It’s about time Honolulu got a taste of what
Brian Malarkey has to offer. The Southern California restaurateur and Top Chef alum makes his mark on the Aloha State with Herringbone, his coastal cuisine restaurant that opened this spring at International Market Place. Here, Malarkey tells us about immersing himself in local culture, his newfound love for udon and where chef Lee Anne Wong takes him to eat around town.
How do Hawai‘i’s local ingredients and purveyors influence your creative process when it comes to your Herringbone menu and palate?
We found Hawai‘i’s seafood and produce options mindboggling compared to what we have in California. We met with local farms like Mari’s Gardens and realized we can play with these incredible ingredients that have robust flavors. With seafood, the simpler and fresher, the better and Honolulu provides that for us easily. We want to be locally driven and adapt the menu to our surroundings. We’ve included beef from Big Island, oysters from Kualoa Ranch and we intend to keep adding locally sourced items to the menu.
What are some of your favorite eating spots here on O‘ahu?
Last time I was here, I called my friend Lee Anne Wong, who I’ve known for almost 10 years, and we ate at her place Koko Head Café, it was fantastic. I love getting lost off the typical “tourist trail” of eateries so I think Chinatown is a gift. I’m trying to immerse myself in the local culture and cuisine because I think that’s important for anyone looking to open a restaurant in a new market.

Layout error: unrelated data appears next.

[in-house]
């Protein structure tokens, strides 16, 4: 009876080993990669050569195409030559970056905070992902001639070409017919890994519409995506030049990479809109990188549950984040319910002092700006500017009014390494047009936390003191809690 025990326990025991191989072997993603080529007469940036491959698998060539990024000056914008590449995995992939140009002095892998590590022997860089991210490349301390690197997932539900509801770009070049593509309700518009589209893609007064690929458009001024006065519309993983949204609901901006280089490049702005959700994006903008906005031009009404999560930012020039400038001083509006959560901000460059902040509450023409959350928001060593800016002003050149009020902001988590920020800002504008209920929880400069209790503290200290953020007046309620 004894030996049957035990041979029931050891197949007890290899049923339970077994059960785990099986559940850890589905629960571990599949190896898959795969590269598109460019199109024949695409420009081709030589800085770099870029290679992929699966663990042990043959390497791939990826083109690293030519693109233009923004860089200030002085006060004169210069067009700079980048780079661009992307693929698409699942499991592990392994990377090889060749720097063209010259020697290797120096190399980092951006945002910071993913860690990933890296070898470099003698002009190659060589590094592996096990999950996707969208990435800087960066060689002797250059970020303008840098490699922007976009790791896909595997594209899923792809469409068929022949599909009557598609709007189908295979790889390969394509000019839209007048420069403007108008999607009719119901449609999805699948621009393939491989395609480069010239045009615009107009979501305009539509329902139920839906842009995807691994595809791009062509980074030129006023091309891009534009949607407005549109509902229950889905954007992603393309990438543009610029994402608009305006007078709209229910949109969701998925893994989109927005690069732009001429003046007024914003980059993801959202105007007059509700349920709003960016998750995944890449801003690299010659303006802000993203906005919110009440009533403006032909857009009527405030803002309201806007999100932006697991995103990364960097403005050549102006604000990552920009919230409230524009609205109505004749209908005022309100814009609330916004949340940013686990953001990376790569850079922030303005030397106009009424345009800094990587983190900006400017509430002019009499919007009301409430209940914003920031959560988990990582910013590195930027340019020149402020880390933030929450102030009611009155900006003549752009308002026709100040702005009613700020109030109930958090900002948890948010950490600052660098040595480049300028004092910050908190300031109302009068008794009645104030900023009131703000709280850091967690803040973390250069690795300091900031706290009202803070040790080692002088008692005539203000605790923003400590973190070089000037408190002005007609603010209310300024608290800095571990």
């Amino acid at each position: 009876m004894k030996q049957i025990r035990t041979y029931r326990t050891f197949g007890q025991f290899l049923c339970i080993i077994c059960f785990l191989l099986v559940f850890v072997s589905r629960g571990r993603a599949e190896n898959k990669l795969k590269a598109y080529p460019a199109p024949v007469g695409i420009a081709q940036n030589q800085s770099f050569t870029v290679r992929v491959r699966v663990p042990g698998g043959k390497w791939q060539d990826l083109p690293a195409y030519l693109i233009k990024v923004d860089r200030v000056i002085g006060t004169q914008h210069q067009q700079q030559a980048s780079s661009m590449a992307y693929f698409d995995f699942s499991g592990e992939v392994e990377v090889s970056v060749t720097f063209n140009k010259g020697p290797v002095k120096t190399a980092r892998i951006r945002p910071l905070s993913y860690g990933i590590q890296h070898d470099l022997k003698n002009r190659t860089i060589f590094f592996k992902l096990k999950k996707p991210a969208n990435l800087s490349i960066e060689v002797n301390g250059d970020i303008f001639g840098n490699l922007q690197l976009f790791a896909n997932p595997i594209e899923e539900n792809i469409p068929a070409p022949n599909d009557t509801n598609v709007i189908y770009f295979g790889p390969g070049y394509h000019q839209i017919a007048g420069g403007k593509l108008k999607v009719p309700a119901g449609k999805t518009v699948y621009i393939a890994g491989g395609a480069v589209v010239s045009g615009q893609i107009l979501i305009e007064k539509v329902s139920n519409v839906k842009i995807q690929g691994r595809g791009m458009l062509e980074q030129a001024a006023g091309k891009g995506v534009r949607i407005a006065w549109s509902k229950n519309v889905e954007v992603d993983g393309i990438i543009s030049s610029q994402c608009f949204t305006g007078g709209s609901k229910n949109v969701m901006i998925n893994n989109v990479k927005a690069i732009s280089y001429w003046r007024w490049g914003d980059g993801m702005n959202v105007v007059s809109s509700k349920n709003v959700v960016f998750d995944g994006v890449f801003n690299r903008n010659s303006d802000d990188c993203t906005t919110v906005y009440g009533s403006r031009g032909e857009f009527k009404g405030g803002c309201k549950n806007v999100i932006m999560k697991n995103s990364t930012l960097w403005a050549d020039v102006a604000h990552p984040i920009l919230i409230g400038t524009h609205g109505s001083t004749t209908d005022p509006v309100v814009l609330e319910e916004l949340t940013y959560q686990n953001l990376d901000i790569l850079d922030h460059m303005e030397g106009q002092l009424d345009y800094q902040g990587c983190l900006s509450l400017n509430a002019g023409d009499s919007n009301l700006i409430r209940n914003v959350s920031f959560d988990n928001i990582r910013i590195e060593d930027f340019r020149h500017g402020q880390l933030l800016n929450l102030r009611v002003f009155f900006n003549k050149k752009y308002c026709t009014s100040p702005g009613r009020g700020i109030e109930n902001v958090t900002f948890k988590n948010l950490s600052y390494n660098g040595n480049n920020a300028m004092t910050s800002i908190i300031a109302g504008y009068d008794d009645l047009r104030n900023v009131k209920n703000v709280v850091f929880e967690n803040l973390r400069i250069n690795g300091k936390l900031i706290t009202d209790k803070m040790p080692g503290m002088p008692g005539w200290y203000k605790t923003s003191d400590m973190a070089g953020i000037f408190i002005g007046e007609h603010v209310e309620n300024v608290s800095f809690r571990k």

What kind of experience did you set out to create for diners at Herringbone? How is it different than your other restaurants?
Herringbone is Searsucker’s sophisticated, grown-up sibling with an emphasis on clean flavors. Like all my restaurants, Herringbone provides a social atmosphere for people to gather around and share food and stories. To me, an amazing meal is when you remember the stories shared over the table.
What are some of your personal favorites on the Herringbone menu that you’re especially excited for people to try?
We fell in love with udon noodles and started using it in our mushroom carbonara. Now we’ve starting using udon in all our carbonara dishes across the mainland locations as well. I think this is a distinct mix of two cultures that our guests will love. The whole fish ceviche is a personal favorite. Normally we use a Branzino, but in Waikiki, we will use the local moi. The local oysters from Kualoa Ranch are one not to miss. brianmalarkey.com